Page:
Aaron Cruden of New Zealand during the Bledisloe Cup rugby match against Australia at Eden Park in Auckland.
Aaron Cruden of New Zealand during the Bledisloe Cup rugby match against Australia at Eden Park in Auckland. DAVID ROWLAND

Record-setting All Blacks will look to extend streak

THE All Blacks didn't have it all their own way, but helped by a brace of tries from Julian Savea they surged to a 37-10 win against Australia and a world-record 18th consecutive Test victory.

They will take the time to enjoy their world record moment, but the All Blacks won't be ready yet for history to judge them.

That they are a great side is beyond question. There's simply no way any team can win 18 consecutive Tests by chance.

A run like that shows the team has an unprecedented ability to uphold the highest standards of professionalism, discipline and belief.

Nothing prevents them from going through their training routines, their planning, their preparation and then their execution.

They have had to weather injuries and done it seamlessly.

They had to farewell six of the greatest All Blacks in history halfway through their run and yet they managed to carry on as if they hadn't noticed.

The greatest captain of all took them through the first eight games but the one that has replaced him, Kieran Read, could yet prove himself to be just as strong and effective as a leader.

Maybe even more so.

Test football swings on the tiniest margins and a team need only be off by a fraction to lose a game no one thought they could.

For 18 Tests, this All Blacks side hasn't been off by a fraction and that in itself is worthy of being considered a great side.

Yet an 18-Test undefeated run isn't the full picture.

These All Blacks are incredible in the way they can repeat big performance after big performance and how they don't let the occasion get the better of them.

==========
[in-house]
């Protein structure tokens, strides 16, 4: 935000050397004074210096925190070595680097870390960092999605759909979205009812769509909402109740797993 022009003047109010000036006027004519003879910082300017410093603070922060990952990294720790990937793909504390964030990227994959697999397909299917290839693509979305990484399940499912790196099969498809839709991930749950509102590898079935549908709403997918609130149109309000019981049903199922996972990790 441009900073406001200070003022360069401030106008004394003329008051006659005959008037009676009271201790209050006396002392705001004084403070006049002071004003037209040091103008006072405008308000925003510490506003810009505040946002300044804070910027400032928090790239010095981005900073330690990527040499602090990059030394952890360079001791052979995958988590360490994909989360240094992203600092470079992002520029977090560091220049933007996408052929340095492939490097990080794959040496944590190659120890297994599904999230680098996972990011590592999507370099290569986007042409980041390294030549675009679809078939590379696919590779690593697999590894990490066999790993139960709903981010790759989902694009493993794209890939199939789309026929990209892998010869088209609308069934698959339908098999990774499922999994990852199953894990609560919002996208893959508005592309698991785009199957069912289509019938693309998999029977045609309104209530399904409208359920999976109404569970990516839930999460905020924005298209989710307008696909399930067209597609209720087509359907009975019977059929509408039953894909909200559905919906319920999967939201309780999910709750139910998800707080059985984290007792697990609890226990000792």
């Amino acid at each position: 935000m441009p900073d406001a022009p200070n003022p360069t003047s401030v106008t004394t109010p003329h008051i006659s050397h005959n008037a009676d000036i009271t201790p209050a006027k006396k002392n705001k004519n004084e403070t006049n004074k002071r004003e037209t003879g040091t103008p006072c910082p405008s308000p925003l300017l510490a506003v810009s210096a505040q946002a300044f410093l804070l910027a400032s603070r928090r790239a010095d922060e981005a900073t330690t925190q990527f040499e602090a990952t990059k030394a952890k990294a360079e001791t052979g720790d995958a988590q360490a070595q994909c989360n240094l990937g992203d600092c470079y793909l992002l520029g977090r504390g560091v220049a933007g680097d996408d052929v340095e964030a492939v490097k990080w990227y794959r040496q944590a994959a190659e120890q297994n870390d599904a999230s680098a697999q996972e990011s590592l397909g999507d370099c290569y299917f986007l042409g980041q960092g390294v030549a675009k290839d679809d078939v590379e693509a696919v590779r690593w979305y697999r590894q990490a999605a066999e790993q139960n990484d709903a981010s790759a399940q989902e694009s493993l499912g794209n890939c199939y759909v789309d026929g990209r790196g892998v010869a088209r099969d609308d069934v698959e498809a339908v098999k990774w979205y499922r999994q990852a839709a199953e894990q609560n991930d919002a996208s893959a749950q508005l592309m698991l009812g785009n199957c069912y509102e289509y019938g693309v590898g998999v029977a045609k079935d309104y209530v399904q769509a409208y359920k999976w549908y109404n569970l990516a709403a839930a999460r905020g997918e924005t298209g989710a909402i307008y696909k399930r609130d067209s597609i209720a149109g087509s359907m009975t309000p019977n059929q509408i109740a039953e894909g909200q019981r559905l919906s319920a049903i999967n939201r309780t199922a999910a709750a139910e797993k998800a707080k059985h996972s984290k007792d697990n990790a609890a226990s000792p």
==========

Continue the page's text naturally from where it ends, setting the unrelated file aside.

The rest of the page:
This run of theirs includes a World Cup campaign, four Bledisloe Cup Tests and three games against the Boks.

It's a run in which they have played the most breathtaking rugby, display a depth of character and a touch of opportunistic magic.

It is a run that has advanced the reputations of a handful of great players, discovered a few new ones who may become world-class in time and strengthened coach Steve Hansen's claim to be considered the greatest coach of the professional era.

But the big thing is, it hasn't come to an end and knocking off 18 won't result in this team losing any motivation to keep winning - to keep trying to get better and one day deliver the perfect performance.

If they let their history be their guide, their greatness could be stifled.

By beating the former record of consecutive victories, they could be content to push the record up by just one.

That's not their thinking, however.

They will endeavour to enjoy the next few days, take in what they have done, and then assemble in Auckland this Friday with a view to getting back into full preparation mode to play Ireland in Chicago on November 5.

The challenge they have set themselves is to keep their focus sharp and their feet on the ground.

If they can do that, tick all the boxes they need to in training, then who would bet against them finishing the year with 22 consecutive victories and the second perfect season?

There's just no need to be in any rush to judge this team quite yet.

They have more to come.

What happens next?

November 6 v Ireland in Chicago.

November 13 v Italy in Rome.

November 20 v Ireland in Dublin.

November 27 v France in Paris.


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